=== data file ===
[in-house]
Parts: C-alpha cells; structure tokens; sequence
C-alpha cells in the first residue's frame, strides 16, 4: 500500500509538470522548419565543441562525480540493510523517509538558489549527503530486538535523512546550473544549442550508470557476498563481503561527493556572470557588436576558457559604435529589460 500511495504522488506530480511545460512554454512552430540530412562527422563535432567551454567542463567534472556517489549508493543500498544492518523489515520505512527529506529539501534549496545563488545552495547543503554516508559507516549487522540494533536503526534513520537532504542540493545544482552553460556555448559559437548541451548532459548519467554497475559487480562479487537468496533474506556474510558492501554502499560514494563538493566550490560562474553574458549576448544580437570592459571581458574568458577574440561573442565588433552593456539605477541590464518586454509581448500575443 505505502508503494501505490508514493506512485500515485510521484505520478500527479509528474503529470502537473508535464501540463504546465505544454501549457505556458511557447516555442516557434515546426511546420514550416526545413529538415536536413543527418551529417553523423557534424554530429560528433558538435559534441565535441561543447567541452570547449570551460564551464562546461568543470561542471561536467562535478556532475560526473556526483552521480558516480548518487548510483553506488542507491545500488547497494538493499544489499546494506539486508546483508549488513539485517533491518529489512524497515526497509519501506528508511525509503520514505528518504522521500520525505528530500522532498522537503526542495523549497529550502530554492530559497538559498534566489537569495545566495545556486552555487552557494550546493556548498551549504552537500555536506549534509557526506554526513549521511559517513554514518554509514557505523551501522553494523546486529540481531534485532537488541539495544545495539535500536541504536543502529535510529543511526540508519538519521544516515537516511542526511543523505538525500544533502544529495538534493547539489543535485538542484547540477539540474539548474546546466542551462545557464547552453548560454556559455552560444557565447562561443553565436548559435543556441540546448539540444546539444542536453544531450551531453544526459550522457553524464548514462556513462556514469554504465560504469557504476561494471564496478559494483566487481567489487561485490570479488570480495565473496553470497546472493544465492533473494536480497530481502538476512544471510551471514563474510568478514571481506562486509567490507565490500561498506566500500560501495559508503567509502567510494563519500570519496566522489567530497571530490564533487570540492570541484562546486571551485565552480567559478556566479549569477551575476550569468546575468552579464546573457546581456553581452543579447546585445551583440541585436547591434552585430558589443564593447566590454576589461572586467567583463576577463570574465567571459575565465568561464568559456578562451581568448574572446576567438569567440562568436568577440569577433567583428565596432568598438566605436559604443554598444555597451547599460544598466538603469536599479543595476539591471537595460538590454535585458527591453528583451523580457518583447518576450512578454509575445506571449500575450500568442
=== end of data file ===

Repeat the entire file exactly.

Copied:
[in-house]
Parts: C-alpha cells; structure tokens; sequence
C-alpha cells in the first residue's frame, strides 16, 4: 500500500509538470522548419565543441562525480540493510523517509538558489549527503530486538535523512546550473544549442550508470557476498563481503561527493556572470557588436576558457559604435529589460 500511495504522488506530480511545460512554454512552430540530412562527422563535432567551454567542463567534472556517489549508493543500498544492518523489515520505512527529506529539501534549496545563488545552495547543503554516508559507516549487522540494533536503526534513520537532504542540493545544482552553460556555448559559437548541451548532459548519467554497475559487480562479487537468496533474506556474510558492501554502499560514494563538493566550490560562474553574458549576448544580437570592459571581458574568458577574440561573442565588433552593456539605477541590464518586454509581448500575443 505505502508503494501505490508514493506512485500515485510521484505520478500527479509528474503529470502537473508535464501540463504546465505544454501549457505556458511557447516555442516557434515546426511546420514550416526545413529538415536536413543527418551529417553523423557534424554530429560528433558538435559534441565535441561543447567541452570547449570551460564551464562546461568543470561542471561536467562535478556532475560526473556526483552521480558516480548518487548510483553506488542507491545500488547497494538493499544489499546494506539486508546483508549488513539485517533491518529489512524497515526497509519501506528508511525509503520514505528518504522521500520525505528530500522532498522537503526542495523549497529550502530554492530559497538559498534566489537569495545566495545556486552555487552557494550546493556548498551549504552537500555536506549534509557526506554526513549521511559517513554514518554509514557505523551501522553494523546486529540481531534485532537488541539495544545495539535500536541504536543502529535510529543511526540508519538519521544516515537516511542526511543523505538525500544533502544529495538534493547539489543535485538542484547540477539540474539548474546546466542551462545557464547552453548560454556559455552560444557565447562561443553565436548559435543556441540546448539540444546539444542536453544531450551531453544526459550522457553524464548514462556513462556514469554504465560504469557504476561494471564496478559494483566487481567489487561485490570479488570480495565473496553470497546472493544465492533473494536480497530481502538476512544471510551471514563474510568478514571481506562486509567490507565490500561498506566500500560501495559508503567509502567510494563519500570519496566522489567530497571530490564533487570540492570541484562546486571551485565552480567559478556566479549569477551575476550569468546575468552579464546573457546581456553581452543579447546585445551583440541585436547591434552585430558589443564593447566590454576589461572586467567583463576577463570574465567571459575565465568561464568559456578562451581568448574572446576567438569567440562568436568577440569577433567583428565596432568598438566605436559604443554598444555597451547599460544598466538603469536599479543595476539591471537595460538590454535585458527591453528583451523580457518583447518576450512578454509575445506571449500575450500568442